Small dog syndrome – or Small Dog Owner Syndrome? We take a look…

If you own a small dog or toy dog breed like a Chihuahua, Pomeranian, toy poodle, yorkie or the like, chances are you’ve experienced the ‘small dog syndrome (SDS)’ behaviour. But in truth, it’s doing the small dog a disservice labelling them with this ‘syndrome’. Sure they’re small, but they don’t feel the need to see a shrink because of it; unlike us humans they’re happy in their own skin – we’re the ones inflicting our human inferiority complex on the poor puppy. If we want to bandy labels around it’s probably more appropriate to label owners of small dogs with ‘small dog owner syndrome’ (SDOS)! We may not like to hear it, but we are probably responsible for the ‘syndrome’ by treating our pooch differently because of his small size, leading to behavioural problems.

How does small dog owner syndrome (SDOS) start?

All dogs will try it on to begin with. That’s where discipline, training and early socialisation comes into play (see our blog on Socialisation for more info on this: https://www.petinsure.ie/puppy-training-early-puppy-socialisation-key-success/).

If you’re suffering from SDOS you can tend to overlook the bad behaviour, or even think it’s cute or funny to begin with. If a Saint Bernard went to jump in your lap at every occasion you’d be quick to put paid to that behaviour, but if your cute little toy poodle did the same you’d probably think it was adorable that they loved you so much – not!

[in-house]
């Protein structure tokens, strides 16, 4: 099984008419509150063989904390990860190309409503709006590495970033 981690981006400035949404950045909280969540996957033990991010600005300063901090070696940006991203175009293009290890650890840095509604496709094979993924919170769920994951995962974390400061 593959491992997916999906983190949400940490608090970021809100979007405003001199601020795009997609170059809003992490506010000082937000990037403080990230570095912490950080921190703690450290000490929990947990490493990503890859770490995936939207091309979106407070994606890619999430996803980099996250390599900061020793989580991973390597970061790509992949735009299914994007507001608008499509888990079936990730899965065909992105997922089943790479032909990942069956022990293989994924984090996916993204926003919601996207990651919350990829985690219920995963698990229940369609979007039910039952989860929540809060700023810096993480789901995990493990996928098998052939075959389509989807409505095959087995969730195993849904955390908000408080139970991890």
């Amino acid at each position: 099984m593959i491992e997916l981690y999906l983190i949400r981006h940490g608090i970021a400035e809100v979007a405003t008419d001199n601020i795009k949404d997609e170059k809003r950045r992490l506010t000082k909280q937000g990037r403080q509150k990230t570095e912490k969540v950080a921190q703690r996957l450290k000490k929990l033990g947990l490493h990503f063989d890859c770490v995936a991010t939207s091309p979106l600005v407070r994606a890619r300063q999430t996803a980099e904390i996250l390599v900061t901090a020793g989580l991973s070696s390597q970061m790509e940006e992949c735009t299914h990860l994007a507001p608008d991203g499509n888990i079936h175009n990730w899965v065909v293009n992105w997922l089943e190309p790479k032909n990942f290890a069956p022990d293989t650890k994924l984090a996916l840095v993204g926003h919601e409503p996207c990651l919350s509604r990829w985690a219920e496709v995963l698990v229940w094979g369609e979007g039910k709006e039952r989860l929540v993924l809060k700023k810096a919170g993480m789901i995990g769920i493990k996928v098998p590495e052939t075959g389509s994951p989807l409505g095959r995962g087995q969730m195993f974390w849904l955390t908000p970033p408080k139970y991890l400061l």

So what are the signs of ‘small dog syndrome’?

The list is long, but the main ones include jumping up on people; begging for food; growling or barking at anyone trying to get close to you; demanding attention, affection, treats; pulling on a leash or refusing to walk on a leash at all; nipping at heels; refusing to listen to commands; barking or whining at people; jumping into laps uninvited; growling or barking at other dogs (usually big ones). Basically they rule the roost, dictating their own feeding time, where they sleep and even where they pee – before you know it they’re the boss.

How to deal with ‘small dog syndrome’

Dogs need to know their place in the pack – you’re the pack leader, not them. Training needs to start from day one. Basic commands need to be taught early and reinforced daily even to the smallest of puppies. Small breeds often have higher activity level and shorter attention span than larger breeds so training should be carried out in shorter sessions and breaks allowed.

Tips to avoid Small Dog Owner Syndrome:

  • Even if your pooch fits snugly into a teacup or handbag, remember he’s still a dog! – he’s happiest when he knows his place in the pack. You’re the pack leader, not him.
  • Don’t take your small dog out for a ‘carry’, it’s a walk they need – they like to socialise like a dog, not a baby.
  • Don’t scoop them up at any hint of danger – deal with the situation (puppy training classes can help you with this).